It has long been established that the cost of one infertile bull during a breeding season is much greater than the cost of one interfile cow. Keep this in mind many producers use breeding soundness exams (BSE) to evaluate the abilities of their herd sires to do their job (See: Are Your Bulls Ready for the Breeding Season?). Taking time to evaluate the morphology, motility, and overall quality of your bull’s semen and health prior to the breeding season gives producers the insurance that their bulls are ready to go to work at the start of the breeding season, yet there is still a large group of producers that skip out on this pre-breeding insurance policy.

On average in the state of South Dakota a BSE will cost from $30 to $40 per bull. So do the cost outweigh the benefits?

CHAPS benchmarks and the South Dakota center for Farm/Ranch Management report averages of approximately 500 lbs for the pounds of calf weaned per cow exposed and it can be estimated that calves averaged between $150.00 to $165.00 cwt in 2012.

While there are a multitude of factors that are weighted into the bull to cow ratio that is used in a breeding season, an average of 1:20 can be assumed across the state. While in many cases this may be conservative, in large breeding pastures, or when using young bulls this would be typical.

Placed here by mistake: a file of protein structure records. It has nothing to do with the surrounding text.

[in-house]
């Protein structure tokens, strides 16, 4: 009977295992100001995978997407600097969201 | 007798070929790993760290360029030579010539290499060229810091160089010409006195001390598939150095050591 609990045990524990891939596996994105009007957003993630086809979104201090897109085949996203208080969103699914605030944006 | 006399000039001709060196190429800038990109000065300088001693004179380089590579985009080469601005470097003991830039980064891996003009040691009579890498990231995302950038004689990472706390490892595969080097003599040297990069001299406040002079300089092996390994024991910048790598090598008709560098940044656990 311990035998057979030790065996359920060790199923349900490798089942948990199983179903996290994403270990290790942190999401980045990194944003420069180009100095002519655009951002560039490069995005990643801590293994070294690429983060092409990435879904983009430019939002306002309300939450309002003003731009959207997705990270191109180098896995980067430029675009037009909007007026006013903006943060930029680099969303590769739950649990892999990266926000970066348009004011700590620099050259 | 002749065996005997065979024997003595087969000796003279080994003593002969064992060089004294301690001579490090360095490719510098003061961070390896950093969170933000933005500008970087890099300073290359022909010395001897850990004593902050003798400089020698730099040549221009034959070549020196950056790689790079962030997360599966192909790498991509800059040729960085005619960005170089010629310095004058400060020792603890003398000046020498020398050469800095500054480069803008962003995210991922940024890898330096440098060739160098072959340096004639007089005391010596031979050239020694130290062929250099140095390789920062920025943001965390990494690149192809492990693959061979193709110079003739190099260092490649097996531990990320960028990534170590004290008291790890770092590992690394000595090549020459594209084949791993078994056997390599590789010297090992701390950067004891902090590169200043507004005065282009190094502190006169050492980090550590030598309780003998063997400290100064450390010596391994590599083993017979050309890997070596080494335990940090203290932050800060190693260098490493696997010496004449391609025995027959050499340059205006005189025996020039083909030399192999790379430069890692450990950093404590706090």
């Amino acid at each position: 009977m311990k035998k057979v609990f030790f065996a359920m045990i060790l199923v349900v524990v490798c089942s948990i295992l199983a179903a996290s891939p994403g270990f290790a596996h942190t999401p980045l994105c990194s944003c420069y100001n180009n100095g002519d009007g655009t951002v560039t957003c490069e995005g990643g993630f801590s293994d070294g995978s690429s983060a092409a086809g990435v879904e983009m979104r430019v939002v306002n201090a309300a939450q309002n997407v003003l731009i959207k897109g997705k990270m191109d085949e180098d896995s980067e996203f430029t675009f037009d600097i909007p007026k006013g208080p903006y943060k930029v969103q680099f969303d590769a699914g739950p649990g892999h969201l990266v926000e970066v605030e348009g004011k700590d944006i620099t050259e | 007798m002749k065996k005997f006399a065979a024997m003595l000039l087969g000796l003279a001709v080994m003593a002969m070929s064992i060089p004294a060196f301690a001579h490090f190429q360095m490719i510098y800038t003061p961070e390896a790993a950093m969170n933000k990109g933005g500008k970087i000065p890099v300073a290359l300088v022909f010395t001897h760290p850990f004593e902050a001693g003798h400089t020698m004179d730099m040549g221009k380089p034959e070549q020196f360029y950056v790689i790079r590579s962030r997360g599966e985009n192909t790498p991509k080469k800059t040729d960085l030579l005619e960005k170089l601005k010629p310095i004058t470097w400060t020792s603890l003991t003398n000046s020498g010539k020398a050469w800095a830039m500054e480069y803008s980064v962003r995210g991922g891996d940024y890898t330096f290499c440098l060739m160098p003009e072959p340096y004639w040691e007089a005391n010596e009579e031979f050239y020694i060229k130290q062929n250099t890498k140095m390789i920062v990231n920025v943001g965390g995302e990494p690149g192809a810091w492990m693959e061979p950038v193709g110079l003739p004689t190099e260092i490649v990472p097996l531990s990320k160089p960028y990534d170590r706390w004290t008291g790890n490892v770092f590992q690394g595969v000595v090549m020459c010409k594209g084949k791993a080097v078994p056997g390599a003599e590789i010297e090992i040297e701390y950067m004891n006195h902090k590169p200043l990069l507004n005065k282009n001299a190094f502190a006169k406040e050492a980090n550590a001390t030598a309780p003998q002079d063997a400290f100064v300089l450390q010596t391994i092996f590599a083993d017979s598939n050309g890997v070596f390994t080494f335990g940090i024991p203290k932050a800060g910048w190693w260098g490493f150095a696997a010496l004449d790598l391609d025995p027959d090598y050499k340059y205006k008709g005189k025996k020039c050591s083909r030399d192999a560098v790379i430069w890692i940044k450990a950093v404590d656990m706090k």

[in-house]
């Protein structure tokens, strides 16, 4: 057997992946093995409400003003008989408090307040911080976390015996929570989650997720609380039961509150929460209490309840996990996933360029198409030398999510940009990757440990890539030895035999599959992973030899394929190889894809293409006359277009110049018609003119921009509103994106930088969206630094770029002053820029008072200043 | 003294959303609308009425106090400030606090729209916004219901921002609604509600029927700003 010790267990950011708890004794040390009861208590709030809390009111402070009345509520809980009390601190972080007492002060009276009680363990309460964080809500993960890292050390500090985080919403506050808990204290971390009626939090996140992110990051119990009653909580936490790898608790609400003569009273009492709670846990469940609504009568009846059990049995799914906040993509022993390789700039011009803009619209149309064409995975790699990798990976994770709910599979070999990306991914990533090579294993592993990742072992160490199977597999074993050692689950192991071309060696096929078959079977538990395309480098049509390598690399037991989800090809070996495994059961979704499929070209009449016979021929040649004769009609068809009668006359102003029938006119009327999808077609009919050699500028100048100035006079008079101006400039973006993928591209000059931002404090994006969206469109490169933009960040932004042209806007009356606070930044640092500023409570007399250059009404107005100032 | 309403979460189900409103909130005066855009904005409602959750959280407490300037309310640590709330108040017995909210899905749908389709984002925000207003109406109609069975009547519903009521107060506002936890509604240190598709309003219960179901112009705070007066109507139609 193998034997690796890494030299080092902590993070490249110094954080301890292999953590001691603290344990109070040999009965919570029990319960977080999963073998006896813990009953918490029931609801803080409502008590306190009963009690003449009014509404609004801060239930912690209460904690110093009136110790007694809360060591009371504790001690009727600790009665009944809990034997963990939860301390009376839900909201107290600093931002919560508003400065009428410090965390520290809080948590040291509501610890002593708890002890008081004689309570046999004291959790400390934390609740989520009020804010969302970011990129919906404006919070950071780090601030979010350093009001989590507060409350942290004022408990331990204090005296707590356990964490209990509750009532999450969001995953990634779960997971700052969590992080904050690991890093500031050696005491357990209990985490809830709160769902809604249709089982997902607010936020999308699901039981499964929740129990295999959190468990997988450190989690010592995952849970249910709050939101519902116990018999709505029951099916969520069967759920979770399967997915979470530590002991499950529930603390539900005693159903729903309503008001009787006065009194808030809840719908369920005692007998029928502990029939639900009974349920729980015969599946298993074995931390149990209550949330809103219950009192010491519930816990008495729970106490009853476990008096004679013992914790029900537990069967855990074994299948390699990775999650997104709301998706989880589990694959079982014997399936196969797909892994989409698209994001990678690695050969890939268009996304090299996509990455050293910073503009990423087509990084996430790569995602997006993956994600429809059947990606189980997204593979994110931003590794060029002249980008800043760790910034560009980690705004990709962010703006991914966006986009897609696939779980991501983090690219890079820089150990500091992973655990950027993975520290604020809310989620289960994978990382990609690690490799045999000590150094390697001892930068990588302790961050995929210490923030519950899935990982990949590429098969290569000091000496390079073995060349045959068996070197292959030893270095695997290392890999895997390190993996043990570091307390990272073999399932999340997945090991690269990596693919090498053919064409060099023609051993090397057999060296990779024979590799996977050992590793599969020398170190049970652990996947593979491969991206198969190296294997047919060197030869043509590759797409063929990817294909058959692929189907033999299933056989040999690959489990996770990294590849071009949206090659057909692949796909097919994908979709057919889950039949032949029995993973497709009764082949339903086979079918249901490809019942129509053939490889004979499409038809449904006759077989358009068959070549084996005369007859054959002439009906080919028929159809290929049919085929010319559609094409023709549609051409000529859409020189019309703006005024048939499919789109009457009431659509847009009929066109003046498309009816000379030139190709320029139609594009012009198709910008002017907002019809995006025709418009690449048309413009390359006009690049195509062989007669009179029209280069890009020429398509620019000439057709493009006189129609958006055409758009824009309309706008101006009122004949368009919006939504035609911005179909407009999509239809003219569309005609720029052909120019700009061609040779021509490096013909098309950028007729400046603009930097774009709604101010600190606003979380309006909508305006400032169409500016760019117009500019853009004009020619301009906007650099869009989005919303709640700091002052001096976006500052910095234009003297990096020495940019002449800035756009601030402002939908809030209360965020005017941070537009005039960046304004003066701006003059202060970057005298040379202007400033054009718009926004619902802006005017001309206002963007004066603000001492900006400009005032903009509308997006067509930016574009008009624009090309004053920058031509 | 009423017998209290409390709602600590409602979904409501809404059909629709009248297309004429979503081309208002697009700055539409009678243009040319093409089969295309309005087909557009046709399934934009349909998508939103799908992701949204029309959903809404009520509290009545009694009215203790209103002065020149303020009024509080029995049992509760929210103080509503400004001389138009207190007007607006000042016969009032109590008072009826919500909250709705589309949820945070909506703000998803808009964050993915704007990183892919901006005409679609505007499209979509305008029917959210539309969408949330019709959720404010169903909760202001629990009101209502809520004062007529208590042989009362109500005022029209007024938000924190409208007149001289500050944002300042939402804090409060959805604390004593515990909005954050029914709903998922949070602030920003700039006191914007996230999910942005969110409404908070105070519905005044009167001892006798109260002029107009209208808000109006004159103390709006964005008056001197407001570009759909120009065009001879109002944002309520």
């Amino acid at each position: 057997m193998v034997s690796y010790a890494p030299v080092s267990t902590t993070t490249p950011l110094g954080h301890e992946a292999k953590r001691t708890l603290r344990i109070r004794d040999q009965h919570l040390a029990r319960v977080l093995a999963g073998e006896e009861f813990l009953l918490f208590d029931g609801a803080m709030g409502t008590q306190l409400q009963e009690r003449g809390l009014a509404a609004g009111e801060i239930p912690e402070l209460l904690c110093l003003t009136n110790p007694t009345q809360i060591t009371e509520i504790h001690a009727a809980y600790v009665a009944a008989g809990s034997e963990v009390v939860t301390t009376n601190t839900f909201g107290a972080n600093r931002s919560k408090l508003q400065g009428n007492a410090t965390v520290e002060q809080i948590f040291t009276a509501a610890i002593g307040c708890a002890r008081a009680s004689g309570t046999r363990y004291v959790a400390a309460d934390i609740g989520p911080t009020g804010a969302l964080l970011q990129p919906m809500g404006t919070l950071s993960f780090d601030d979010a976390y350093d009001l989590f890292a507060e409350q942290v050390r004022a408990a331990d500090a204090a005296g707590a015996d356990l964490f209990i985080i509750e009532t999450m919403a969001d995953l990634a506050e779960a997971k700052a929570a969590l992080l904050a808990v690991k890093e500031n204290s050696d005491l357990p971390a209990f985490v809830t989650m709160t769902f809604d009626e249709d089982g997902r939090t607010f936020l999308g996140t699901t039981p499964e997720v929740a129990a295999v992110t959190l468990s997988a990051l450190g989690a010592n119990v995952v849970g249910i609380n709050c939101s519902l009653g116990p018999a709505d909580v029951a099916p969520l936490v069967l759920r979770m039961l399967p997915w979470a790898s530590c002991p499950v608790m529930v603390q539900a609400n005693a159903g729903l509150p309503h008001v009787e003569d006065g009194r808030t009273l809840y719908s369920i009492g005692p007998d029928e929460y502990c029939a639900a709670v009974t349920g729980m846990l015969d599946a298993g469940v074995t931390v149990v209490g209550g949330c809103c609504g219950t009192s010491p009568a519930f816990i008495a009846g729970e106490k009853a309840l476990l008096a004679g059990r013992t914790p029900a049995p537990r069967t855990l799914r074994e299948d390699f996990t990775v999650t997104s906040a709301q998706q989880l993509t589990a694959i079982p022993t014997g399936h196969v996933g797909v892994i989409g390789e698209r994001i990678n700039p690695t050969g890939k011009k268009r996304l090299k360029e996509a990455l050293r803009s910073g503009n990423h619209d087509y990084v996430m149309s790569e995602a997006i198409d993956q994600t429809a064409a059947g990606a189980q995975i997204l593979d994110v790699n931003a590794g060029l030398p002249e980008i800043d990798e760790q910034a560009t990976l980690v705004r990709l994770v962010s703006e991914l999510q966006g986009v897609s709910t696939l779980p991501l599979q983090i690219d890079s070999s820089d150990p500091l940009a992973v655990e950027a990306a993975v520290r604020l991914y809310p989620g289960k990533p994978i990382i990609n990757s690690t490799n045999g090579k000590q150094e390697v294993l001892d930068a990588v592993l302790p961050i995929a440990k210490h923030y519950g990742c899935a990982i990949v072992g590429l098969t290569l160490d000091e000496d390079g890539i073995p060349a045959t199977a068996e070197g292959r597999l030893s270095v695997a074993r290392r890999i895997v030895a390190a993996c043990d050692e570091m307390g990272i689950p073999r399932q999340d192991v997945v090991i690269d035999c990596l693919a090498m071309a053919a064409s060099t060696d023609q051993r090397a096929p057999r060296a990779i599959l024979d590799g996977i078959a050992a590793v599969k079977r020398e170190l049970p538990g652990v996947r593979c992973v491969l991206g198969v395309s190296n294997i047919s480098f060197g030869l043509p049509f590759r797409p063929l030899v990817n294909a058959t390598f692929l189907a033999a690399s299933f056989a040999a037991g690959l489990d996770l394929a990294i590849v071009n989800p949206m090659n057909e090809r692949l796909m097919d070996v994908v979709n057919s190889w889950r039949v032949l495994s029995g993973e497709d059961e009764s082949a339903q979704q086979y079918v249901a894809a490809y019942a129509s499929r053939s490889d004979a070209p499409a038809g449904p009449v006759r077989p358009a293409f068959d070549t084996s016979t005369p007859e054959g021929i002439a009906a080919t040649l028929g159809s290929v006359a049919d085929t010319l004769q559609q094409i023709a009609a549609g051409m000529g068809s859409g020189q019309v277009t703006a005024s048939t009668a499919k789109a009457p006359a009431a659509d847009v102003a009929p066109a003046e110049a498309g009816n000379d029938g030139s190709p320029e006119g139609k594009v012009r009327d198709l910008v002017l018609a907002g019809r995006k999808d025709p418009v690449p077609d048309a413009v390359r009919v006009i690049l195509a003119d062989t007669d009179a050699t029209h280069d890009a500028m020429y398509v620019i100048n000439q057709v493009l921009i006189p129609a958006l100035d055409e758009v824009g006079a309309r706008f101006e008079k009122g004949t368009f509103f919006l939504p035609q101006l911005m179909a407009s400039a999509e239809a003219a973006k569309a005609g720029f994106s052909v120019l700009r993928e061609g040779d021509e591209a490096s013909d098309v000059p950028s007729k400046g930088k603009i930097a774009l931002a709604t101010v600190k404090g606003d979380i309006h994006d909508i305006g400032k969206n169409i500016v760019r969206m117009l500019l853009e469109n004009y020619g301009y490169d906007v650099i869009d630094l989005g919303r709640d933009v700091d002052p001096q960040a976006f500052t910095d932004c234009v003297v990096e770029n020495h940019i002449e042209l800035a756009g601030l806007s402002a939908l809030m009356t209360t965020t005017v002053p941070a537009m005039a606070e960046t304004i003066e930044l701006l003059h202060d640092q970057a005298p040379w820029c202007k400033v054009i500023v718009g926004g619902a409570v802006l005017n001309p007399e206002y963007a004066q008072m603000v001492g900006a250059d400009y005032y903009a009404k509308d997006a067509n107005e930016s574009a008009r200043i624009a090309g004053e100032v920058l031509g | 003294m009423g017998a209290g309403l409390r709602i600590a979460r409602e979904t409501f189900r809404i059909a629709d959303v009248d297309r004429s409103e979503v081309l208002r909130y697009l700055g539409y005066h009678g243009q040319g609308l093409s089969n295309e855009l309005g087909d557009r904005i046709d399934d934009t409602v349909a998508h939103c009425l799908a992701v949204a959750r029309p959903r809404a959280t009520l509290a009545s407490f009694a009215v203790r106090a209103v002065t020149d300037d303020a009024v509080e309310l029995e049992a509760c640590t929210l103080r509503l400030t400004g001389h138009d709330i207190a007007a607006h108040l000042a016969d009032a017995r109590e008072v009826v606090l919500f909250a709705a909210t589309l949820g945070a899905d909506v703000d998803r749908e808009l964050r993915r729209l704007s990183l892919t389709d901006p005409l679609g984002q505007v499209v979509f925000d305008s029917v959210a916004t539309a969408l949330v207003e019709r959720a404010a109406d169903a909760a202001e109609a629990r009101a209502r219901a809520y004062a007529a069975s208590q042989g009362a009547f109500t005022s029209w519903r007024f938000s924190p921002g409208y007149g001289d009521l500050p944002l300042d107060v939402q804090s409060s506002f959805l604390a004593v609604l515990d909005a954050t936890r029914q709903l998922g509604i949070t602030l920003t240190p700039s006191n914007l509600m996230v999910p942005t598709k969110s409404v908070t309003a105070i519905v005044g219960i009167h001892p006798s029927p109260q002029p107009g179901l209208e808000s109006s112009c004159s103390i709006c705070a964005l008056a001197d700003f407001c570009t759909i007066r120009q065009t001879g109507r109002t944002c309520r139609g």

Taking this information into account the cost of one infertile bull at a stocking rate of 1:20, with the average pounds of calf weaned/cow exposed being 500 pounds, the cost of one infertile bull during a breeding season in 2012 was between  $15,000 to $16,500. This cost does not take into account the operational costs of the cow that will be lost due to her not becoming pregnant.

Table1: Cost of Infertile Bull

Breeding soundness exams: Making dollars and sense

So does it pay to semen test your bulls? Well when comparing the $30 to $40 cost of a BSE compared to the potential to lose over $15,000 in calves, it would seem so! Can you afford not to test your bulls this year?

Source: Kalyn Waters